One surprise in the report is a projection of reduced investment in future years. The strategy includes a chart showing the service’s projected budget broken down by mission area over the future years defense program—from fiscal 2024 through 2028. The Space Force’s 2024 budget request is for $30 billion, with investments in missile warning systems, GPS, and launch vehicles. That figure declines slightly in 2025 and 2026 before rising sharply again in 2027. 

The chart indicates reduced spending for the coming years in areas such as Missile Warning/Missile Tracking and classified programs, which a spokesman said is the result of several systems transitioning from development phase into operational readiness following completion of prototype demonstrations.

Last year, lawmakers expressed concerns about the Space Force’s capacity to sustain its ambitious plans and growth, particularly regarding missile warning and missile tracking and asked for a new cost estimate by January 2023.

In June, then-Vice Chief of Space Operations Gen. David D. Thompson warned of leaner spending and its potential to slow Space Force modernization. 

“Either the department may need to look at its priorities for various investments, or we will have to throttle the growth that we have seen and the delivery of capabilities,” Thompson said during a livestreamed event by Mitchell Institute for Aerospace Studies. “It will simply be incumbent on us to make sure that our leaders inside the Department of Defense and in the White House and Congress understand the risks we’ll take if in fact we cannot continue that.”

Like the rest of the Pentagon, the Space Force continually revisits its five-year plan and offers updates alongside its budget submissions. 

New Deltas to ‘Streamline Feedback’ Between Operations, Acquisition

Chief of Space Operations Gen. B. Chance Saltzman listens while a Guardian briefs him on Perimeter Acquisition Radar Attack Characterization System (PARCS) capabilities in October at Cavalier Space Force Station, N.D. Airman 1st Class Colin Perkins

By Greg Hadley

A month after revealing prototype “Integrated Mission Deltas” to combine operations and sustainment under one roof, Chief of Space Operations Gen. B. Chance Saltzman announced he’s creating corresponding “System Deltas” to  refine USSF organization still further.  

The new units are part of Saltzman’s push to align the Space Force around missions rather than functions. In a servicewide ‘C-Note’ sent Oct. 13, Saltzman described the effort as “Forging a Purpose-built Space Service.”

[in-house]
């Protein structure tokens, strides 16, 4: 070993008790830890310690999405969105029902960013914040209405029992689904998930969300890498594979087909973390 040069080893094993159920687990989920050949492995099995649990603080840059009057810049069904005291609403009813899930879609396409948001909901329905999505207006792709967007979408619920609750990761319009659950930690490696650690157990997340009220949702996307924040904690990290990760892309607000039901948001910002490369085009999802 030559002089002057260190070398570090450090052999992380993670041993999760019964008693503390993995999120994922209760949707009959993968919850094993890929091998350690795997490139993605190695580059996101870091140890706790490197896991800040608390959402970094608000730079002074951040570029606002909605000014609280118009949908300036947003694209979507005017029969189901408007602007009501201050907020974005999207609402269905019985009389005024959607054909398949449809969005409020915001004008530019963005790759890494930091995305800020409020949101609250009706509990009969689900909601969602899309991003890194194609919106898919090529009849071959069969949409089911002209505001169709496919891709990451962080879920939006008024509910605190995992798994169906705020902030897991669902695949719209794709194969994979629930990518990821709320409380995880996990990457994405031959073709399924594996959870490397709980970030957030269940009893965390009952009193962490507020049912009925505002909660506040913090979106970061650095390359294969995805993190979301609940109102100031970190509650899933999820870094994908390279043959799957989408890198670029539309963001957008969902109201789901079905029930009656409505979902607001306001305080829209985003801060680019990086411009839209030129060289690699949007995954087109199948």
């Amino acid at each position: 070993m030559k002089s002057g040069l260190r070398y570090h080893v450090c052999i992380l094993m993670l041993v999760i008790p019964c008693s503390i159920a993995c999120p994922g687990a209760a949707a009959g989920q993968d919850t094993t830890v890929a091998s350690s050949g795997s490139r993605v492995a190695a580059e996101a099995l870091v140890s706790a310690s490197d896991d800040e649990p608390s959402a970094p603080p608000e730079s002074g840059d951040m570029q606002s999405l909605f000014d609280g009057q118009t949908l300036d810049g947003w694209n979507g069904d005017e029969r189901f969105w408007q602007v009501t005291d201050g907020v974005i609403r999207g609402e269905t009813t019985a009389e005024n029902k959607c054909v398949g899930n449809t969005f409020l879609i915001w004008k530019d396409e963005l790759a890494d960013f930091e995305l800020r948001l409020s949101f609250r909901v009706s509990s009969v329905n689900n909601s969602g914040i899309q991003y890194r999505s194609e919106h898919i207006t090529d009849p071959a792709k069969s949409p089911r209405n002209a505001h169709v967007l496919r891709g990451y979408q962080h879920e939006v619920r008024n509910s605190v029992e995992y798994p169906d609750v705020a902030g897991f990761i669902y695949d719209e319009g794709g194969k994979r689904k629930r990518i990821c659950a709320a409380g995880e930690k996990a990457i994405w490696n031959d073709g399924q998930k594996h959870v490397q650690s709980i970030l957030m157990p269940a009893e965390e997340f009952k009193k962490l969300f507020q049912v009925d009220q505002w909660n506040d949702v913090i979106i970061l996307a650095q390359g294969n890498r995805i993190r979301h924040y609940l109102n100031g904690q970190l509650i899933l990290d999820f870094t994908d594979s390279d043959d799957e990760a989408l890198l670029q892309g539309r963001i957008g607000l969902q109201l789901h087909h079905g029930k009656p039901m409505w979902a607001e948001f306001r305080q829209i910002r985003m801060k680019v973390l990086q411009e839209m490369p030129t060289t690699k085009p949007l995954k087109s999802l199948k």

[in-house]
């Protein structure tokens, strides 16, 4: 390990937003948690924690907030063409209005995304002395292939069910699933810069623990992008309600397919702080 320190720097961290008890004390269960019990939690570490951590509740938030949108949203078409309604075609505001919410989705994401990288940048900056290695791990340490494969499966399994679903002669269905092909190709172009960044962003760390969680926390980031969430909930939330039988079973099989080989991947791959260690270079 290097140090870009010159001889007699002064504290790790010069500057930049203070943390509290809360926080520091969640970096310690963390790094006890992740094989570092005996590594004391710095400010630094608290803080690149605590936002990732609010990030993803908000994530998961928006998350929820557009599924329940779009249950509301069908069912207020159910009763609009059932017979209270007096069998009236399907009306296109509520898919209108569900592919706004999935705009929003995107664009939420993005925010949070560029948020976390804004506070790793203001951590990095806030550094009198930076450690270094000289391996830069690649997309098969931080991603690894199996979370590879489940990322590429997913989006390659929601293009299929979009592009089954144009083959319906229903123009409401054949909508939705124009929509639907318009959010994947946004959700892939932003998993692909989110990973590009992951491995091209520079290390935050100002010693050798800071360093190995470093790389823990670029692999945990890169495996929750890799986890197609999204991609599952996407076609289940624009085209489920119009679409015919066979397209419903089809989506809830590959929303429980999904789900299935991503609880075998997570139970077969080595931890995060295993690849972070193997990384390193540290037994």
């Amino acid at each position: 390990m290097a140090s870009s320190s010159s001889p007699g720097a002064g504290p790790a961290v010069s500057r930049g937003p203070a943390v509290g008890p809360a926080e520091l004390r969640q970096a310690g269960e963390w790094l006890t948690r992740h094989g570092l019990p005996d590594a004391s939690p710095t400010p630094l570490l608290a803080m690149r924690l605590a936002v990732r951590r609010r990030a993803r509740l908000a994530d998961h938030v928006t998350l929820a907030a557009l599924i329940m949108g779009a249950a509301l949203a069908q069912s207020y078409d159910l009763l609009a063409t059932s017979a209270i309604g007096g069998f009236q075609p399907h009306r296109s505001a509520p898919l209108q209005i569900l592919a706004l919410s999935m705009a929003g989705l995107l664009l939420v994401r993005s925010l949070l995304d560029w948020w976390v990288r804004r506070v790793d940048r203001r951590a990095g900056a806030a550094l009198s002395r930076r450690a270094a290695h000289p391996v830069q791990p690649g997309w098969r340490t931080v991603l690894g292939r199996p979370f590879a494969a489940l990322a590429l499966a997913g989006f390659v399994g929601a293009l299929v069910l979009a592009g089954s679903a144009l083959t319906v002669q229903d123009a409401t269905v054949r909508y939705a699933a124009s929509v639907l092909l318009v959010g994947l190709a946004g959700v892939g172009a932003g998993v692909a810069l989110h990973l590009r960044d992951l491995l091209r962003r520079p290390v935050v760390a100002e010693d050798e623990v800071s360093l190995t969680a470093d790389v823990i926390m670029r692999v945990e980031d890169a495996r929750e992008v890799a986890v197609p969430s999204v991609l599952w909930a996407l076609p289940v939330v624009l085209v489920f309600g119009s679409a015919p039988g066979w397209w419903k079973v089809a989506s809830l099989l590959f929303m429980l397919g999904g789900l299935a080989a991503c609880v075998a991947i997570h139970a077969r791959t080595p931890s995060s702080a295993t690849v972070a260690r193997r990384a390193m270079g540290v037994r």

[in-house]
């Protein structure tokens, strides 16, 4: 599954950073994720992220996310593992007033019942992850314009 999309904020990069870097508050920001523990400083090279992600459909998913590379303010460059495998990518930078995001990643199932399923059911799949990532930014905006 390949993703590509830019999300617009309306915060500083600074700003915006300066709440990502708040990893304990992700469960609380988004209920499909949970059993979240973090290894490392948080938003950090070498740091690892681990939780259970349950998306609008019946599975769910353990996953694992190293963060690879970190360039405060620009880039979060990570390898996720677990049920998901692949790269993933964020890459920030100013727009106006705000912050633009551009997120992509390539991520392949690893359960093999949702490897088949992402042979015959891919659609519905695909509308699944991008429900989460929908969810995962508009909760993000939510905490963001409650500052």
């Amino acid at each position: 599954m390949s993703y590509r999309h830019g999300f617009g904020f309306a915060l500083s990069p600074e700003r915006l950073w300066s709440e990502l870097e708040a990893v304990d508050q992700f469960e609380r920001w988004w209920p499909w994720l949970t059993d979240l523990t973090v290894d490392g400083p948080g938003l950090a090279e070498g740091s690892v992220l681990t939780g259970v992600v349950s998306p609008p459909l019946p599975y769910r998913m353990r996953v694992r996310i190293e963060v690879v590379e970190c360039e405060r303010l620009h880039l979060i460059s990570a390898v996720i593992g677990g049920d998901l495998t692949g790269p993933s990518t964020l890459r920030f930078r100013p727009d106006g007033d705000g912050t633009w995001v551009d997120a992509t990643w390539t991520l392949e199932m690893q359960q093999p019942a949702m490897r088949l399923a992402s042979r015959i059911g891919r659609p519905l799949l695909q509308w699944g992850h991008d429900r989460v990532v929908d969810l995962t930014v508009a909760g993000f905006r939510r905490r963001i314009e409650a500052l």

As with the Integrated Mission Deltas, the Space Force will begin with two prototype System Deltas, one focused on electronic warfare and the other on position, navigation, and timing.  

Just as the mission deltas fall within Space Operations Command, including their own sustainment and upgrade personnel who used to be in Space Systems Command, the new System Deltas also combine personnel from different areas. Focused on developing and acquiring new capabilities and systems, these units will be part of Space Systems Command, Saltzman wrote, but have close ties with their mission delta counterparts to “streamline the feedback” from operators to acquirers.  

But close ties should not suggest the deltas will be physically co-located. A Space Force spokesperson told Air & Space Forces Magazine that the System Deltas and the Integrated Mission Deltas will instead seek to better coordinate their efforts by eliminating what Saltzman calls “organizational seams.” 

“There are no perfect organizational structures,” Saltzman said at AFA’s Air, Space & Cyber Conference in September. “The structuring of people to do their jobs will always create seams. The key is to arrange the organization to maximize performance around what matters most and minimize the negative integration effects that seams naturally create.” 

Creating System Deltas as a direct counterpart to Integrated Mission Deltas will mitigate the seams between these functions by cutting down on the bureaucratic process by which operations and acquisition personnel typically communicate wants and needs, the spokesperson added. 

The two Integrated Mission Deltas officially stood up Oct. 12, as the electronic warfare sustainment offices moved to Space Delta 3, Space Operations Command’s EW Space Delta. The other new mission delta, focused on position, navigation, and timing, is entirely new, and was built by drawing operators out of Space Delta 8 and sustainers from Space Systems Command. 

The new System Deltas will form “in the coming months,” according to a Space Force release. 

“Corresponding [System Deltas] will follow, but our initial scope is limited so we can quickly execute, learn, and adapt for broader implementation,” Saltzman wrote in his memo. 

The Integrated Mission Deltas and System Deltas are fully in line with Air Force Secretary Frank Kendall’s objective to reoptimize the department for an era of great power competition. 

“Form follows function and, as Secretary Kendall has said, it is critical that all elements of the DAF be reoptimized for great power competition,” Saltzman wrote in his memo, the latest in a series of C-Notes he has sent to the service outlining his ideas and ambitions for the Space Force. “Our processes must generate the effects our joint force needs to successfully implement the [National Defense Strategy] in the face of our pacing threat.”